Dan Barber: How I Fell in Love with a Fish

How can we create conditions that enable every community to feed itself? We need to focus on resources and conditions that promote self-reliance and that make the ecosystem better. It's all about creating agriculture that uses resources more efficiently. In this Ted talk, the fish farm talked about actually purifies the water as well, providing for a healthier ecosystem and better fish. This relates to possible Million Dollar Choices because it shows how it is possible to incorporate many things to achieve a single desired outcome. This is pooling resources together and saving costs. We can all look for ways to make our lives better and less expensive.

Chris Downey: Design with the Blind in Mind

This talk is given by Chris Downey, a man who lost his sight after having a brain tumor removed. He speaks of the change he saw in how people reacted to him, and he attributes this to our common belief in humanity and in being kind to one another. His innovation was to design cities with the blind (and other disabled folks) in mind. Doing so will make our cities predictable and comfortable for all who have to travel its streets.

Johan Rockstrom: Let the Environment Guide our Development

Over the past 30 years, our consumption as humans has increased dramatically. This increase in consumption has led to a decay of our global ecosystem. The 3 main areas of concern are Nitrogen flow, Loss of Biodiversity, and Climate change. We need to have a shift in our mindset towards sustainable development. This new mindset needs to change from how we are headed into a dark future, to what are the boundaries of the future in which we can safely operate and develop? We can do this by investing in, and placing our trust in local innovations. To deal with the global issues, the solution begins at the local level.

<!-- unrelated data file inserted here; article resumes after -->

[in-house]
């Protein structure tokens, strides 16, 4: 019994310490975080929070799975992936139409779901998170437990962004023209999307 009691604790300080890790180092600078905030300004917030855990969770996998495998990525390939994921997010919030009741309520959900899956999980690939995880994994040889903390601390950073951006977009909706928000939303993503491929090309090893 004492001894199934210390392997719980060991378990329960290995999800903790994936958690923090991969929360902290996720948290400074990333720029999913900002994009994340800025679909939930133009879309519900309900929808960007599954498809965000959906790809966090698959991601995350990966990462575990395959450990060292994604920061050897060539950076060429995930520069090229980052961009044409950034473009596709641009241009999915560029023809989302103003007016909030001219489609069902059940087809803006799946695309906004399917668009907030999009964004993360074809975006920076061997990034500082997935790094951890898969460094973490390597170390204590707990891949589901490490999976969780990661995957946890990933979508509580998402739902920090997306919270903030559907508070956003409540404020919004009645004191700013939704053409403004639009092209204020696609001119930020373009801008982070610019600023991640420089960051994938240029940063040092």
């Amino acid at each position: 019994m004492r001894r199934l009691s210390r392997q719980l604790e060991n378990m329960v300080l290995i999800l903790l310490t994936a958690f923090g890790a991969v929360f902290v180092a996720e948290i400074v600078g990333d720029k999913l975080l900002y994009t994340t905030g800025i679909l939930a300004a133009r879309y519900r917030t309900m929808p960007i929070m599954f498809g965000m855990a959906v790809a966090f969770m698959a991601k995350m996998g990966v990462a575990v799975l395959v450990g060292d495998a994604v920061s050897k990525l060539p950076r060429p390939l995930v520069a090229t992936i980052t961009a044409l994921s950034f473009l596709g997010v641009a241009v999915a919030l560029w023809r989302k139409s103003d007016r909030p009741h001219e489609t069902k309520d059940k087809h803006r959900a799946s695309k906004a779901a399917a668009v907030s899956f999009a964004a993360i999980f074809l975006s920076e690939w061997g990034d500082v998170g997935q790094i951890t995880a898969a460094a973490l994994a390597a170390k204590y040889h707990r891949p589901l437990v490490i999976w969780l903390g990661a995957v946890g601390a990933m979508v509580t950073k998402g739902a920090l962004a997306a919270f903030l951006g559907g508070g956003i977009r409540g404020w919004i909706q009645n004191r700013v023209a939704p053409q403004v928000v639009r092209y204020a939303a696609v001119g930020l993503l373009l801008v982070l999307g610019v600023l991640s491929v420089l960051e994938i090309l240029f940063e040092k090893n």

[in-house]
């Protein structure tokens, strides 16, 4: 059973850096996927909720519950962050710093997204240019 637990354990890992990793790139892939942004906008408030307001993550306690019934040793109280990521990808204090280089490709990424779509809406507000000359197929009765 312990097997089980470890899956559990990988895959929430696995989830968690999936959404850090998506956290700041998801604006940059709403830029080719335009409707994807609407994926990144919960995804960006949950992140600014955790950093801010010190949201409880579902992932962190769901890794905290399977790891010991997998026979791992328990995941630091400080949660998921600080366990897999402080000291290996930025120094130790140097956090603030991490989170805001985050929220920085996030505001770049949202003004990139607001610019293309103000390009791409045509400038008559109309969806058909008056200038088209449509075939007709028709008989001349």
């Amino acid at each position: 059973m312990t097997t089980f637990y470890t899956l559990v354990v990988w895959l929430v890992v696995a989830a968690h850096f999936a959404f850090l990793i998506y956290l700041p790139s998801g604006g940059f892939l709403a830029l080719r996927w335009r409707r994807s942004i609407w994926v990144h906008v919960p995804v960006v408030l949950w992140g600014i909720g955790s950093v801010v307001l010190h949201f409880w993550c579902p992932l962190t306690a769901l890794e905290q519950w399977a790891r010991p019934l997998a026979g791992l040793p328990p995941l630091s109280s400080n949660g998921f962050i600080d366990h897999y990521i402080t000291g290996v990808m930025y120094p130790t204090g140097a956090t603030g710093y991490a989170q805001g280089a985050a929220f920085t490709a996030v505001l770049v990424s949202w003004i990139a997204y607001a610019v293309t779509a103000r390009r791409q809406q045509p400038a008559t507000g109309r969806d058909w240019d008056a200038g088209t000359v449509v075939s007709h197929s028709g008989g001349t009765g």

Cary Fowler: One Seed at a Time, Protecting the Future of Food

The earth has been blessed with many varieties of agricultural crops. For example, there are hundreds of thousands of different varieties of rice and wheat. Unfortunately, this diversity is becoming more and more thin. Diversity in our crops is important to maintain due to the ever changing climate. In the future, perhaps a rarely eaten type of rice will be the only one that can withstand the increased heat. This potential situation applies across the board of our agricultural crops. Diversification also applies on an individual level. Having a diversity of food storage ensures optimal health and well-being. It also serves as a type of insurance in case a certain type of food doesn't keep as well as another. Diversification is essential for ensuring the continuance of the human race.

Jonathan Foley: The Other Inconvenient Truth

Today's agriculture provides over 30 percent of greenhouse gas emissions. That is more than the electrical and industrial industries combined. It is also greater that the airline industry and vehicles we drive combined. The inconvenient truth is that despite all this, agriculture is also the most important thing for the human race. We need it to survive. As a global community, we need to come together to figure out a solution to this problem we face. Despite the argument and facts Jonathan Foley presents, this talk is not fulfilling the desired results of this research.